When launching any new product, pricing is an important component to consider. We must price the product to fit in with our overall value proposition. Are we positioning the product as a high end expensive, valuable product or a bare bones low cost product? What do our customers want? How much will they pay?
What if we price incorrectly? Well, there are two ways to handle this one. One is to simply raise prices. Another way is to reduce services. But, how do we know if we reduce services or features below what our customers expect.
The way that one no frills airline, Spirit Air, chose to raise prices, was to institute a fee for carry on bags. Customers expect to be able to carry on a bag, but on Spirit, if it won’t fit under your seat (where your legs go in these tiny cramped spaces) you will pay $45 more. How do they collect that? Does it delay the flight from leaving on time? What does your customer expect? Maybe it’s just easier to fly on a competing airline.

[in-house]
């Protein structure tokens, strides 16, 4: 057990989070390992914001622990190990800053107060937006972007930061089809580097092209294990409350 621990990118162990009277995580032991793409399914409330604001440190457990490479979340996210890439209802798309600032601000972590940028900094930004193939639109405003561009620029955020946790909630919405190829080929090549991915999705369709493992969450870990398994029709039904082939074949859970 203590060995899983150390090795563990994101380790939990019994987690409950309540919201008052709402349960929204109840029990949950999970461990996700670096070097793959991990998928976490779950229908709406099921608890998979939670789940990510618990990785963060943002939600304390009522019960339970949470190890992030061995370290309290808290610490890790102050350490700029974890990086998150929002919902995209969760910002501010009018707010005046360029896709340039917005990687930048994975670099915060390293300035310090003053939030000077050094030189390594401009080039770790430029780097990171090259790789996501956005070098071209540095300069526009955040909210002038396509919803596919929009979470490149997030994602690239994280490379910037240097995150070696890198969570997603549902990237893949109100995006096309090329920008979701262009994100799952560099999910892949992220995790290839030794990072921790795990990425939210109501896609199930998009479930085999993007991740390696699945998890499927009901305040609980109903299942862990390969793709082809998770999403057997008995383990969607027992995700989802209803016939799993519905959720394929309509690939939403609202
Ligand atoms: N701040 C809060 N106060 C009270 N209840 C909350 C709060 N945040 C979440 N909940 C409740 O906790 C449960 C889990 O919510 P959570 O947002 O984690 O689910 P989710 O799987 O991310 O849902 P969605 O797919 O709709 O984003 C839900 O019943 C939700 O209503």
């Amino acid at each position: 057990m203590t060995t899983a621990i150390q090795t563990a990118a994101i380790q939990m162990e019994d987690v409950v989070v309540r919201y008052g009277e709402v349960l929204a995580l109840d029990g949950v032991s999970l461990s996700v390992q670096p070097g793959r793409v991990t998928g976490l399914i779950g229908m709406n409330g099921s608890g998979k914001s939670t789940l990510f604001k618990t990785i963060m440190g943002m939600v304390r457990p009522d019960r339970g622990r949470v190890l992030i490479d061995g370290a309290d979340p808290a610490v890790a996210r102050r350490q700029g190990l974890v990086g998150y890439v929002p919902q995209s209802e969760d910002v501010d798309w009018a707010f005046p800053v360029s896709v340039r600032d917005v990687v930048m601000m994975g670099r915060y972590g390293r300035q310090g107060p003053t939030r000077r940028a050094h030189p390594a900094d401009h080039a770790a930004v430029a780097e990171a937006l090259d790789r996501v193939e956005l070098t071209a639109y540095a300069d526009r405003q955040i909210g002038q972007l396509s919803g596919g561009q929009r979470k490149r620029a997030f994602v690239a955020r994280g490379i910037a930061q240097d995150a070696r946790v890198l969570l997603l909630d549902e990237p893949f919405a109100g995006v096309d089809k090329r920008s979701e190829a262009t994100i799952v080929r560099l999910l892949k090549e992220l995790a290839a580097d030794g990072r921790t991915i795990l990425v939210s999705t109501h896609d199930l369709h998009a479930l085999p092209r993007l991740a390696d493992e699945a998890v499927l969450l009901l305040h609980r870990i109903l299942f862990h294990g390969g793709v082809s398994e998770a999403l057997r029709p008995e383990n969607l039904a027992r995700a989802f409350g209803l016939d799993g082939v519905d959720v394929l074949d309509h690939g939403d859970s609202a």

On this airline, you can probably expect that in the near future, there might be charges for wearing clothing on the plane or to breathe the complimentary air on board. Want peanuts or pretzels? That will be an extra charge, you with the eye glasses – extra charge. Maybe they should just charge us by the pound – including all carry on luggage. At least that has some rational basis.
Looking in from the outside, sometimes a price increase is more palatable to the customer than losing a feature or a service that is expected.
(The good news for travelers? At least five airlines have said they will not follow suit.)